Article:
LINDA SOKO TEMBO writes
THE absence of medical expertise and lack of resources to send nine-months-old Wells Chishala for specialist treatment abroad, has forced the boys’ family, from Samfya District, in Luapula Province, to return to the village in desolation.
The boy was born with a rare condition of sealed eyes, known as Microphthalmia. The family has been told that the only hope for the boy to see was to go to India for treatment because the University Teaching Hospital (UTH) had no capacity to deal with the ailment.
Wells’ 17-year-old mother, Belani Mambwa and grandmother, today boarded a Samfya-bound bus, paid for by wishers, after being stranded for two weeks at the University Teaching Hospital (UTH).
In an interview with the Sun, 65-year-old family steward and Well’s granny, Florence Mwansa said management at UTH informed them on Sept. 10 the health institution did not have personnel to deal with such rare specialized conditions.
Ms Mwansa said the hospital management also advised that the only option was for them to take the child for specialist treatment in India if they were able to meet their own costs.
But the family is too poor to manage that option and actually relied on social welfare support to meet the cost of travel from Samfya to the UTH in Lusaka.
“We were told that the doctor who can operate on the child is not available at UTH and that the only option is to take him to India,” she said.
Ms Mwansa said, “We were informed that everything about him, including the brain was working alright but that there is no doctor who can ably operate on him to open his eyelids and implant eyelashes there.”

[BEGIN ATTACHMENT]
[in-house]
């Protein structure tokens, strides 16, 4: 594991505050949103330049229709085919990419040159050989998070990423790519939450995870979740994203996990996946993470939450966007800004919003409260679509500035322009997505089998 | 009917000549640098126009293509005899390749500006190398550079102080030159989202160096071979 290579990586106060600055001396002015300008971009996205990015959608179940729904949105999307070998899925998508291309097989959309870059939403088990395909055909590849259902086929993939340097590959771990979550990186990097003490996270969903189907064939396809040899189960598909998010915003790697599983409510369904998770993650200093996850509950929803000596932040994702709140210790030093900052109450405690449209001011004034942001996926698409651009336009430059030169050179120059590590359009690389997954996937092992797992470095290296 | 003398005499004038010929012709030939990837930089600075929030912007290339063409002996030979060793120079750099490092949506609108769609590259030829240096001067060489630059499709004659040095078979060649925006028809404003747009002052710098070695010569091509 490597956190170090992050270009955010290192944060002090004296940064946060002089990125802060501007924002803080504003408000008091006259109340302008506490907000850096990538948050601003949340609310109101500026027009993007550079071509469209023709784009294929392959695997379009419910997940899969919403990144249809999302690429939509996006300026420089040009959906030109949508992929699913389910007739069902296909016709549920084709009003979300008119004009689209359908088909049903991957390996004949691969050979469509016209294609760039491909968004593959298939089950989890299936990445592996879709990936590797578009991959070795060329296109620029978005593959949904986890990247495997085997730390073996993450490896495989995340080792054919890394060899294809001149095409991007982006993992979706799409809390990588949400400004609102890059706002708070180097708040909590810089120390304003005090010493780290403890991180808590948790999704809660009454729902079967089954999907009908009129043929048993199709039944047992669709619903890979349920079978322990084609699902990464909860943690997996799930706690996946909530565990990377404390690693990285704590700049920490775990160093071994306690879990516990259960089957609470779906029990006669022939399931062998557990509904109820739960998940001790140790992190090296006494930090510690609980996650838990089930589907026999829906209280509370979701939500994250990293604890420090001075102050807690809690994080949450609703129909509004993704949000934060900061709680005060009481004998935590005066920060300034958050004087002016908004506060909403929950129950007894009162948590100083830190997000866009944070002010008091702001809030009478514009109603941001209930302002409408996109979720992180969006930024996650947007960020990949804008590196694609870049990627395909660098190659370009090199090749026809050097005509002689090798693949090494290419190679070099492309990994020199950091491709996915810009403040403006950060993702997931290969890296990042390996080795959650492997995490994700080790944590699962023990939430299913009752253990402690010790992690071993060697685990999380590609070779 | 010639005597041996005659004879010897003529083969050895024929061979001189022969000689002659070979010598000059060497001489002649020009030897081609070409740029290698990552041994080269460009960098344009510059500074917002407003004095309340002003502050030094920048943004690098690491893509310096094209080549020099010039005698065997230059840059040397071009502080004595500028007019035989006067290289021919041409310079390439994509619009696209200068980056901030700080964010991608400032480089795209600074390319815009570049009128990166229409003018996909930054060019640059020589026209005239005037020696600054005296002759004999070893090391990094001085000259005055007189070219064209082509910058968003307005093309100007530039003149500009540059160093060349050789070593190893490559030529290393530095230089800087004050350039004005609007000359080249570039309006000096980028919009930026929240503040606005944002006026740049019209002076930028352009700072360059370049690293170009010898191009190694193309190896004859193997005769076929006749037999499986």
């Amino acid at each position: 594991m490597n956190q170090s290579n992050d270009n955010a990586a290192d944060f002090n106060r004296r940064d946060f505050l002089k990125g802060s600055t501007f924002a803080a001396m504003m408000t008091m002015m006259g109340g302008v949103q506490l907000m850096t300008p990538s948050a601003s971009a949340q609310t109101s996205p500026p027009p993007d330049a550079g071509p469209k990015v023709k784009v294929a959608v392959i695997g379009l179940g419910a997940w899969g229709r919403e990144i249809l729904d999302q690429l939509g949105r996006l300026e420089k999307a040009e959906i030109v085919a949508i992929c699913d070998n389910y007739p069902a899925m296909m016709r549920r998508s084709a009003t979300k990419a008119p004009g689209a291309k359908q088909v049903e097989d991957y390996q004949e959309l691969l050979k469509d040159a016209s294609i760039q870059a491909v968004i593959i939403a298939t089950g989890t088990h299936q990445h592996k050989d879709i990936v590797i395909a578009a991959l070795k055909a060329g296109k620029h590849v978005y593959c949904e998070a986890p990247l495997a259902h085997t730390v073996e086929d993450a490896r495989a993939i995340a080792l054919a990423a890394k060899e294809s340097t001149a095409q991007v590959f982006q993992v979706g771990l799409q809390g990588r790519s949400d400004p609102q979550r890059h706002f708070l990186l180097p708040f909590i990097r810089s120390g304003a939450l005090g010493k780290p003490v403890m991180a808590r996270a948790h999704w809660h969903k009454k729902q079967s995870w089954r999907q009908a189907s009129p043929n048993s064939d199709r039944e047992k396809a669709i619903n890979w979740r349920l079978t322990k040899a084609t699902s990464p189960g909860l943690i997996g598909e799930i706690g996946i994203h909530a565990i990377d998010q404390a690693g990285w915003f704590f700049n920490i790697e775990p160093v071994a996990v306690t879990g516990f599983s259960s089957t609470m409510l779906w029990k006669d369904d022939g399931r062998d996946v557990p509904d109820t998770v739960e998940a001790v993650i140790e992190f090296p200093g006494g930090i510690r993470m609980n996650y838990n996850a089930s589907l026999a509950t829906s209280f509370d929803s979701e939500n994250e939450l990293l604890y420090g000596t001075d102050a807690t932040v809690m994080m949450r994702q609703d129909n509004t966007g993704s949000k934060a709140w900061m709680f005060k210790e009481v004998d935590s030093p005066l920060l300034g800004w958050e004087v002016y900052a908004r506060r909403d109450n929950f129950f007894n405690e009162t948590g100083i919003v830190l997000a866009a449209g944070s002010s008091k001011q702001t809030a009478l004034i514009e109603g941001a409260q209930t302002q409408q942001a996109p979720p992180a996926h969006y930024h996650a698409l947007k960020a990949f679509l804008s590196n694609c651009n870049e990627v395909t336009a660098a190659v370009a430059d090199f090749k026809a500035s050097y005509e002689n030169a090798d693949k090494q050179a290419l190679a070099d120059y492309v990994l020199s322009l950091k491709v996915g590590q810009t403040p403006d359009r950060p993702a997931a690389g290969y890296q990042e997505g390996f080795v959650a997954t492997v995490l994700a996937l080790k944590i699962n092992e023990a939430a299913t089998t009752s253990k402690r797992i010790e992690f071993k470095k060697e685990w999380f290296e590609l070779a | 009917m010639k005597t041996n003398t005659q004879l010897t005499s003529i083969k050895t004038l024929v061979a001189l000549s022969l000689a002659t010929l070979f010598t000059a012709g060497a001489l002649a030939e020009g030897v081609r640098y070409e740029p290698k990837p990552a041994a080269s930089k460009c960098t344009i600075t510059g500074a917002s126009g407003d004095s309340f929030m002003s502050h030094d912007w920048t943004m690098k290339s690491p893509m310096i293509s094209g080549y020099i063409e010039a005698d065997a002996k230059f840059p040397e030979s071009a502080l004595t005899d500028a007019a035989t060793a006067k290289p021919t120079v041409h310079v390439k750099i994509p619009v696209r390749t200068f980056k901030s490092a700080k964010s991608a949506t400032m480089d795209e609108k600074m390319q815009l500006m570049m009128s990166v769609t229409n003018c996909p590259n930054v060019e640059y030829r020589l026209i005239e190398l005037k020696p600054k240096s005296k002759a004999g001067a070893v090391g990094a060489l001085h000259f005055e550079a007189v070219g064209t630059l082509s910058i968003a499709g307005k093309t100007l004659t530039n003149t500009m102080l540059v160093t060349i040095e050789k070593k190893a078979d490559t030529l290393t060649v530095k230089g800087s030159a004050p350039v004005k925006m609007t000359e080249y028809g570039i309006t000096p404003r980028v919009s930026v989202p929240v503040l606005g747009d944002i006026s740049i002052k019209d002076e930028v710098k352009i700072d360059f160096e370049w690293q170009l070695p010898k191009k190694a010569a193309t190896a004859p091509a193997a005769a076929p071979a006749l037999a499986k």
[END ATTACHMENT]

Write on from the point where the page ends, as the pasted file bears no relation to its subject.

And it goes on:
She said the family was forced to live at UTH for about two weeks after the meeting with the medical personnel because they did not have any money to travel back to Samfya and the Social Welfare Department did not also have any funds to support them with.
“We were supposed to travel back to Samfya on Sept.28 but we did not have any money, so we were stuck at the UTH,” Ms Mwansa said.
According to Ms Mwansa, the boy was initially referred to UTH, from Samfya, two weeks after his birth so that medical experts could operate on his sealed eyes but that they were advised to return to the village after staying in hospital for two months.
“We came back to UTH on Aug.18 and we were well received by the medical personnel who promised to operate on the boy like they had promised last time we were here,” she said.
Ms Mwansa said the doctors later conducted a scan on Wells and assured them the possibility of the boy seeing were high but demanded that the family first pays K2million for the operation.
“l told them I do not have any money and that even coming for the appointment was difficult for me, I had to be assisted,” she said.
Ms Mwansa said they were advised to go to the Social Welfare Department, at UTH, to seek financial support for the operation but the move also proved futile and the department did not have any funds.